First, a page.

Be active for passive income: How to plan around the new small business tax changes
By Mike Magreehan
By Mike Magreehan
The government enacted a number of new tax changes last year that could dramatically impact the bottom line of many Canadian businesses, including incorporated professionals – chiropractors, doctors, lawyers and accountants. In this article, we will examine an area that has received considerable attention from small businesses and industry groups: the potential loss of some (or all) of the small business deduction (SBD).
Although we are well into 2019, there are some legitimate tax planning opportunities worthy of consideration now that may lessen or even eliminate the negative impact of these tax changes on you going forward.
After salaries, dividends and expenses have been paid, incorporated professionals have enjoyed investing their retained earnings tax-efficiently inside their corporation. If you are going to withdraw the earnings each year to fund current lifestyle needs, then the loss of the SBD may not be material. However, professionals electing to invest inside their corporation could enjoy a significant tax deferral by simply leaving funds in their corporation for investment
The old rules allowed a lower tax rate on the first $500,000 of passive investment income, but along with a host of other new tax measures, one aspect of particular concern is the gradual loss of the SBD, as the $500,000 limit no longer fully applies.
The changes are meant to eliminate tax benefits achieved when active business income is taxed at low rates and reinvested passively within a corporation. From the government’s perspective, an unfair tax advantage existed for business owners. Since corporations generally have access to greater pools of after-tax capital, the corporation could invest those dollars and earn passive investment income and compound those pools of capital in order to withdraw them tax-efficiently in the future.
Under the new rules, passive income earned inside a corporation can lower a corporation’s SBD limit. This reduction begins when a corporation earns $50,000 of passive income in the prior year. Specifically, the SBD will be reduced by $5 for every $1 of investment income above the $50,000 threshold. As such, the SBD would be completely eliminated if the combined investment income of your corporation (and associated corporations) for the taxation years that ended in the preceding calendar year is over $150,000.
To illustrate, if your corporation earned at least $50,000 of passive income last year, then some (or all) of the income that would have qualified for the low SBD corporate tax rate (12.5 per cent for Ontario) would be taxed at the higher, general corporate tax rate this year (26.5 per cent in Ontario). As you can see, losing the SBD is a tax to the business owner, as this means higher taxes which translates into less capital to invest. The impact of these measures will only compound over time.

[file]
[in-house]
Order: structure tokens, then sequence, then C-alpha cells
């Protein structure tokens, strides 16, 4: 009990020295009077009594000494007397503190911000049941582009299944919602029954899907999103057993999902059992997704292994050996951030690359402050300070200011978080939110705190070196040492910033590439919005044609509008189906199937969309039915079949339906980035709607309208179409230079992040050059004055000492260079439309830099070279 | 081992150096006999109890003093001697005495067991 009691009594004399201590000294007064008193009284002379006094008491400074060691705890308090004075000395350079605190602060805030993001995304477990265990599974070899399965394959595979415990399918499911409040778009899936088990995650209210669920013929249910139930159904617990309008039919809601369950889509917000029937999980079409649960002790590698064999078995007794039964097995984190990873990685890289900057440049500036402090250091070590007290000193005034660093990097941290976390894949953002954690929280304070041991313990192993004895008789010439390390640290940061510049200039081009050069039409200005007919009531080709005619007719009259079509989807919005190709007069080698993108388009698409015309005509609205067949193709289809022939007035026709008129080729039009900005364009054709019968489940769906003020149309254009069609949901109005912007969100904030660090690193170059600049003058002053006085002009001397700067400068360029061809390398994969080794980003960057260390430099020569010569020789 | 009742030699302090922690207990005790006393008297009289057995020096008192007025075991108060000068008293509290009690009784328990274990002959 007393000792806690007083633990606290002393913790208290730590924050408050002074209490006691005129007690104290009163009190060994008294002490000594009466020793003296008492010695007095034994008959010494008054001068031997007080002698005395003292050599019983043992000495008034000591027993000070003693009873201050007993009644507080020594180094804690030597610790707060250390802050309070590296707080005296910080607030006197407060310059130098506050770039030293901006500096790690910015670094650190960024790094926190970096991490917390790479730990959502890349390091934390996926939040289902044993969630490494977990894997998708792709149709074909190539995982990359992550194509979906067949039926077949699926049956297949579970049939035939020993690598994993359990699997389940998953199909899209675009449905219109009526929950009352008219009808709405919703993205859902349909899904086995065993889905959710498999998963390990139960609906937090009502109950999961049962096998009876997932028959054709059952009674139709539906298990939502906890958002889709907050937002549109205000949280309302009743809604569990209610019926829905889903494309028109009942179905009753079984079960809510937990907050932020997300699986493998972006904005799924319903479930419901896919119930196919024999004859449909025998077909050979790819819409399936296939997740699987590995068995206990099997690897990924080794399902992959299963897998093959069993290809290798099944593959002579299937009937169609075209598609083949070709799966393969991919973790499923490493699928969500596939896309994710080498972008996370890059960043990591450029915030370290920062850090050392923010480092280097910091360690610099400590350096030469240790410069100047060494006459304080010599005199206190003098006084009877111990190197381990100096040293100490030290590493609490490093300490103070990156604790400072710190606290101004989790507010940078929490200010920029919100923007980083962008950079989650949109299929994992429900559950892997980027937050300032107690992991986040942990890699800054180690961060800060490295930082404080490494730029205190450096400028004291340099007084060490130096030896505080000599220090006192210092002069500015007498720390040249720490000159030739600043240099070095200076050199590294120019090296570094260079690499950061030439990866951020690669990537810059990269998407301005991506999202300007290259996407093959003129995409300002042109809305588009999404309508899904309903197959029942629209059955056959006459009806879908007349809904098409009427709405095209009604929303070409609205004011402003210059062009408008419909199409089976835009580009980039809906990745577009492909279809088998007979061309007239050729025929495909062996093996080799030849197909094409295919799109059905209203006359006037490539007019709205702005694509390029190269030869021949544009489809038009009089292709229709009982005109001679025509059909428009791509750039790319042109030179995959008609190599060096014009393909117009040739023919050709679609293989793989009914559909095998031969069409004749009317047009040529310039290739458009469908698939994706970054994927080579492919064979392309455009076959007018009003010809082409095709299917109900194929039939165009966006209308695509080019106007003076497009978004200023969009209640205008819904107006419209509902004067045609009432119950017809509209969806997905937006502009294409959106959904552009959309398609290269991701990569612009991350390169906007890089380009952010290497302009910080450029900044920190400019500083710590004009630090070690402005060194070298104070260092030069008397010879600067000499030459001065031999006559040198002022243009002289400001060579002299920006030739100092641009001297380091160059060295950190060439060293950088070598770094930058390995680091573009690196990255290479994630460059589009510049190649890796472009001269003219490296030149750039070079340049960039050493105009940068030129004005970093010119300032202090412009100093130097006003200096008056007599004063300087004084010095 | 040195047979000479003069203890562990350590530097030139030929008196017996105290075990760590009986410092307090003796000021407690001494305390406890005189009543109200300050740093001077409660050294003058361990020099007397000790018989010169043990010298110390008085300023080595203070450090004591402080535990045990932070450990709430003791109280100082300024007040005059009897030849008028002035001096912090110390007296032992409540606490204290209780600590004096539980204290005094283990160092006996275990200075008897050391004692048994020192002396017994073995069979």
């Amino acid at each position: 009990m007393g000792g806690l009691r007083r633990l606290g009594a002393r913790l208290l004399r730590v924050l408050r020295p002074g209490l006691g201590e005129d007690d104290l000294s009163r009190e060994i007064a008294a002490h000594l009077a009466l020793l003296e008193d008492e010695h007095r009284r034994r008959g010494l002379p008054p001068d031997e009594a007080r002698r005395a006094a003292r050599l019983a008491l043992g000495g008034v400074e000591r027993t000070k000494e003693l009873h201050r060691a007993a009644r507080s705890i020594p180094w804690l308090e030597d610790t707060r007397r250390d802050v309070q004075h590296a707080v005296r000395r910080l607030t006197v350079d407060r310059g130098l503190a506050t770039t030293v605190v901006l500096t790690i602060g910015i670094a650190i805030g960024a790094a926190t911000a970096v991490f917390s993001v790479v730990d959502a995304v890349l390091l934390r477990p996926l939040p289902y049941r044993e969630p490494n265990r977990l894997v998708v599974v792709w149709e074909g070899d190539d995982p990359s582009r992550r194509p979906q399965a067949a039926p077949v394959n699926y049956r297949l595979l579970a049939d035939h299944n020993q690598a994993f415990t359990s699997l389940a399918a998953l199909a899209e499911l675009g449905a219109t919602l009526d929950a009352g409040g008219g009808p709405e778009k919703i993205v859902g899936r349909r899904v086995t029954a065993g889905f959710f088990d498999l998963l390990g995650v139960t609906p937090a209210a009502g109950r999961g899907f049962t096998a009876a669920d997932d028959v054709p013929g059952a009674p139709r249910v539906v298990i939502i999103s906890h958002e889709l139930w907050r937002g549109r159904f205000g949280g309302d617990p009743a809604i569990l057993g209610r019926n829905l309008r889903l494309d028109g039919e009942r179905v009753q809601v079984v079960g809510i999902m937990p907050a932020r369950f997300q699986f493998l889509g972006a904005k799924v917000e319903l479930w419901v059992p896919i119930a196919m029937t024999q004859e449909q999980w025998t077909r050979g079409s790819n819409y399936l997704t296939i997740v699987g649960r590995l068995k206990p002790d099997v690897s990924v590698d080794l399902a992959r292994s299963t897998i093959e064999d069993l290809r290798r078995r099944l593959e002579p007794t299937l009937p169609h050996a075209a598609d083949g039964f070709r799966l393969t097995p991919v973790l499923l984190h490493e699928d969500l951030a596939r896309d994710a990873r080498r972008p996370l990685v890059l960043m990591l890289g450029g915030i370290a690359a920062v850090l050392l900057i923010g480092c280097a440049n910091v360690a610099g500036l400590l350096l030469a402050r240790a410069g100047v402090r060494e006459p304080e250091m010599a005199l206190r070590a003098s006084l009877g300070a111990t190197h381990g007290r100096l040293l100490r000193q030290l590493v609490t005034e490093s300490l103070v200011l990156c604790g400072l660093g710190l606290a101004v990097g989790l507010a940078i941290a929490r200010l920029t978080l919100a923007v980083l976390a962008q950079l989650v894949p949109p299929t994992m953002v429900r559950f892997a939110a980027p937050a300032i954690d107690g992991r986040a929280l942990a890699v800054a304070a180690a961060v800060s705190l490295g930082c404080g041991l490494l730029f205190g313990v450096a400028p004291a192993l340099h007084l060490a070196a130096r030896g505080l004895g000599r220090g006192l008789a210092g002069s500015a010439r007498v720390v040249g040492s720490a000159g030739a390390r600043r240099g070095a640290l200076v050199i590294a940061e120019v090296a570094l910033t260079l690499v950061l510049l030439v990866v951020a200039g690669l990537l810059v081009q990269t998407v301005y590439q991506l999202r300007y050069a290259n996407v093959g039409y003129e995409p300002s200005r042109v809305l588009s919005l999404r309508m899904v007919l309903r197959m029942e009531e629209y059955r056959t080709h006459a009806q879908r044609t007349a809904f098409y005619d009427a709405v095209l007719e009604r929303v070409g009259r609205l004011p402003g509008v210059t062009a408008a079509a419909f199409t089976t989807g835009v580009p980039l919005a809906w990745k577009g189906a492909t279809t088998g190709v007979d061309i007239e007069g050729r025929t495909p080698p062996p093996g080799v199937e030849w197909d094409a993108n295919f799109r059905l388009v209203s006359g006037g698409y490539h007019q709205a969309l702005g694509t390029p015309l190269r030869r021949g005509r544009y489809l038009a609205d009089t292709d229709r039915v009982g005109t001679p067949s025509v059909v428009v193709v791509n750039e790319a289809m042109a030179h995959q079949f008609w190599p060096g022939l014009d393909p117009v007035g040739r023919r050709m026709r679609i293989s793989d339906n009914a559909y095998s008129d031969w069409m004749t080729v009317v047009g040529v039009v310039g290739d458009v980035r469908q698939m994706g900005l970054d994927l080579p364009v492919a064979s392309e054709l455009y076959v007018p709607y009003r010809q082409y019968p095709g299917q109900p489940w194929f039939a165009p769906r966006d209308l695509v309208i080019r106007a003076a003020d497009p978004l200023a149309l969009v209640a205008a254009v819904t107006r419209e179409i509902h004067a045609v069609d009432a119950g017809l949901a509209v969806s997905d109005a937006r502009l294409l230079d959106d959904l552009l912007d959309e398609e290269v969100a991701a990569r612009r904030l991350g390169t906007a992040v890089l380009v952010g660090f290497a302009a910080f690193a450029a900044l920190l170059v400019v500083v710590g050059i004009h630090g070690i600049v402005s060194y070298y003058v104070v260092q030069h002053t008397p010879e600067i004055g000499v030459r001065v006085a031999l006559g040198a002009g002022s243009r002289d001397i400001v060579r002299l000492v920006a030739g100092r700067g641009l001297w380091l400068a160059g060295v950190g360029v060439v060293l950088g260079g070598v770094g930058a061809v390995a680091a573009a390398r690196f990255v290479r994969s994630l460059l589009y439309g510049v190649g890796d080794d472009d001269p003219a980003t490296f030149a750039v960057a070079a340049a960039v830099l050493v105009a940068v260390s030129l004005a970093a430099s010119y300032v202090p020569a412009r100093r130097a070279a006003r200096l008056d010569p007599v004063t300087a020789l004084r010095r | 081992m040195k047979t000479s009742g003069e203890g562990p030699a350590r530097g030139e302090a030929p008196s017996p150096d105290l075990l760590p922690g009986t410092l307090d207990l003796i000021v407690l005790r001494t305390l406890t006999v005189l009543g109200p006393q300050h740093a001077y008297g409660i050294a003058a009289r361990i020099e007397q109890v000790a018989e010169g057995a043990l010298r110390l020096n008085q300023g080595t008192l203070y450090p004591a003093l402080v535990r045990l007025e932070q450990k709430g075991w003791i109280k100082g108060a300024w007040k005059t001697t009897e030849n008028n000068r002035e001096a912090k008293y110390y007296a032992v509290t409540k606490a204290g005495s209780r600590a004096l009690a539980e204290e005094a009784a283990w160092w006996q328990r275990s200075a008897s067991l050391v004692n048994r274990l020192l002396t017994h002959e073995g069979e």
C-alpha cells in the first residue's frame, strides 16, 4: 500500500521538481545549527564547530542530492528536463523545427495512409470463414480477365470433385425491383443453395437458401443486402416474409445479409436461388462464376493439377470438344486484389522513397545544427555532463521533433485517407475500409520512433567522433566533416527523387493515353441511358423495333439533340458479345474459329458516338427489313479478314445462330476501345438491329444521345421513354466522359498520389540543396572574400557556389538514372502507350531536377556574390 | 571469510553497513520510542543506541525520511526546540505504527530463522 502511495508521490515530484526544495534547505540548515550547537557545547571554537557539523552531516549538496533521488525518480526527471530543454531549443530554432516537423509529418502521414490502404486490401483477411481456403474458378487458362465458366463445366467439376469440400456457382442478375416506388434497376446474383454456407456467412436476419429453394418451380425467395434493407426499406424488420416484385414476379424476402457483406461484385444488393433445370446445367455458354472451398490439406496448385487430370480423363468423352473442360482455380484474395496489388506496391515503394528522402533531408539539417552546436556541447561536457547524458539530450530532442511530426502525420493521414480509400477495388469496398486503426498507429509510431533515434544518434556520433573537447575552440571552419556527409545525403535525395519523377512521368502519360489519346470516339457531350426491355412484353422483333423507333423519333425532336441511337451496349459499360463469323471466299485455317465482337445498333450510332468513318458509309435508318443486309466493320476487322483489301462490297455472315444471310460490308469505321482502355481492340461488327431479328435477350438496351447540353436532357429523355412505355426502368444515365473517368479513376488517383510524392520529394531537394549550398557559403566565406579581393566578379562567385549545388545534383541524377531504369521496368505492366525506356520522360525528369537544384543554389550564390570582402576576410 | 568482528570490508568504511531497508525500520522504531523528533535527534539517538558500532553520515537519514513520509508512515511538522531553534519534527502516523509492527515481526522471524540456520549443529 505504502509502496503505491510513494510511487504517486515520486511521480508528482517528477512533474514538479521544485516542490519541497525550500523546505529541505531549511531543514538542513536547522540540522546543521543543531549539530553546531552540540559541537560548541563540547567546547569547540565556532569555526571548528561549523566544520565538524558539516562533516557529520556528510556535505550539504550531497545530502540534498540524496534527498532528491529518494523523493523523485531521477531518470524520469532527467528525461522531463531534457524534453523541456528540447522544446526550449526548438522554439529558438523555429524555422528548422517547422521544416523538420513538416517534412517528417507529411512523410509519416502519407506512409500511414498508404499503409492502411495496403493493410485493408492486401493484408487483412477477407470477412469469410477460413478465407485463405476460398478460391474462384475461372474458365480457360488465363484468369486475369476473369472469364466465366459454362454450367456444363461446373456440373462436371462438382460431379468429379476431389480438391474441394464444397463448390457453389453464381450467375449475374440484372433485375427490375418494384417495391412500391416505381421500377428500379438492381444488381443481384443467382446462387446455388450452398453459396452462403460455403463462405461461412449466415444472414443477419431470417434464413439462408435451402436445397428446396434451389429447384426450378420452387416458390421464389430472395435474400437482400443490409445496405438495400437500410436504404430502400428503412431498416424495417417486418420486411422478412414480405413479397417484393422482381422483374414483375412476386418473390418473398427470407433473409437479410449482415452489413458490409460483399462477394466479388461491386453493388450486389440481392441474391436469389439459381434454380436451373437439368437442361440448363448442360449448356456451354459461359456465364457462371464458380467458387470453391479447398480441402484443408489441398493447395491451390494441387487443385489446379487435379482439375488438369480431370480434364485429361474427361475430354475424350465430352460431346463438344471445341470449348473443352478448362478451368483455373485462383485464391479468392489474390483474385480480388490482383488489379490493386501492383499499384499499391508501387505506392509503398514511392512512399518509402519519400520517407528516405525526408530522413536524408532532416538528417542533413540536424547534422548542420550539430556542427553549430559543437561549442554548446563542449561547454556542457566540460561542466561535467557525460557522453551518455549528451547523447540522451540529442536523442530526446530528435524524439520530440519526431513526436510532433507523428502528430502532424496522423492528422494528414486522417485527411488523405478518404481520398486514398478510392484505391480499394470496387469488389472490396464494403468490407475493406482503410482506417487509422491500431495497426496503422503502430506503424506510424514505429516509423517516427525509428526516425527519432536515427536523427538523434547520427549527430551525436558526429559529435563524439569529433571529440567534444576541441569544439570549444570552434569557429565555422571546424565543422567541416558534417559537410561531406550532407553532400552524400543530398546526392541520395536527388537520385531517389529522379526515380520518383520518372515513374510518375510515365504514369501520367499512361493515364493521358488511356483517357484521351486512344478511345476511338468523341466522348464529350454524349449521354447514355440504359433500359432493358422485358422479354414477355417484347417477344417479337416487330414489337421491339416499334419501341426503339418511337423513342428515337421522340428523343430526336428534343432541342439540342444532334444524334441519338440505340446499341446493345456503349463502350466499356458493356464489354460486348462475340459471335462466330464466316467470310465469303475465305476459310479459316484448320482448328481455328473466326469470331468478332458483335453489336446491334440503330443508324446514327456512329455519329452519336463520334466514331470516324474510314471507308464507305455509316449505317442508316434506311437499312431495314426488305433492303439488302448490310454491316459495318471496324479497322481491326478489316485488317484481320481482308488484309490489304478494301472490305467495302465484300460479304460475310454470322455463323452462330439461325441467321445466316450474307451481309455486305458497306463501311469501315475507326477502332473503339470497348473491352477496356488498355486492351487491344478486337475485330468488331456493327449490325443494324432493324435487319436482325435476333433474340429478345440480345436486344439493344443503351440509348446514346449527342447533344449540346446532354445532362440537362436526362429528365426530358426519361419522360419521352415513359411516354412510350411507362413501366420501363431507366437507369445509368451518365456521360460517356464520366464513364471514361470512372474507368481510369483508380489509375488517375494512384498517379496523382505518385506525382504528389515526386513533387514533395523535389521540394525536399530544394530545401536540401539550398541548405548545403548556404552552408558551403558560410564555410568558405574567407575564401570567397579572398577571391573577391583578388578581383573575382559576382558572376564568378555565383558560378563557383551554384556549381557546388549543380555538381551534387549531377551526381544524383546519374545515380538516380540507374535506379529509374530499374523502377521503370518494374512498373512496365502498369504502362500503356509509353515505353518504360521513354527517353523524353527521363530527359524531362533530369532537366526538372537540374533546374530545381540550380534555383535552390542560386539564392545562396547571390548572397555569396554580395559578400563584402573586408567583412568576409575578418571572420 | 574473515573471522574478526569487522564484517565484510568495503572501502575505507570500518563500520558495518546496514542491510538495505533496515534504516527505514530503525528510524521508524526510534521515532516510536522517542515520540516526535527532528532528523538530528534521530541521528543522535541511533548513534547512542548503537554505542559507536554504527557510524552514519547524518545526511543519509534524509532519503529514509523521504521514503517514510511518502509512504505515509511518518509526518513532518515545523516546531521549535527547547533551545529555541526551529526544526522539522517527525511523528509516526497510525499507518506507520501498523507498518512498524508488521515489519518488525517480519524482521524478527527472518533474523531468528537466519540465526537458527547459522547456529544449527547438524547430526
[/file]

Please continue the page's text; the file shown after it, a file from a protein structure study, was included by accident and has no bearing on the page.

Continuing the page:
Passive investing – Planning strategies with your corporate investment portfolio
If you maintain an investment portfolio within your corporation and you are nearing or exceeding the $50,000 passive income threshold, enacting strategies to intentionally reduce passive income within your corporation may lessen the impact of the changes on you. Let’s face it, you work hard for your patients, your family and your money. There are several ways to do this and the following strategies are considerations to help you reduce the negative consequences to your SBD limit in 2019 and beyond.
Capital gains continue to be one of the most tax-advantaged ways to invest, both personally and corporately. Compared to ordinary investment income that is fully included in the passive income calculation, only half of the realized capital gains are included. So, it would take $100,000 of realized capital gains to generate $50,000 of passive income that could be counted toward the SBD test.
You might decide to invest corporate dollars in growth stocks or funds, where interest and dividend income are negligible, that will have a smaller impact on the SBD limit. As those securities appreciate over time, you may then time profit-taking in a year where it is most favourable for you – i.e. when passive income is below the $50,000 threshold. Likewise, if your current year’s passive income is high enough that it will fully eliminate next year’s SBD, consider crystalizing additional capital gains now, which may allow the negative impact of realized capital gains on the SBD to be lumped into one year in order to restore your SBD for the following years. Additionally, you may wish to trigger capital gains and losses in the same year, because capital losses cannot be carried forward to future years for the purposes of reducing passive income.
A special tax-efficient structure of mutual funds, known as Corporate Class funds, is a legitimate option for Canadians because investment income earned can be deferred and therefore compounded within the Corporate Class fund tax-favourably. These funds have been a popular option for decades and are finding renewed intrigue resulting from the new tax rules.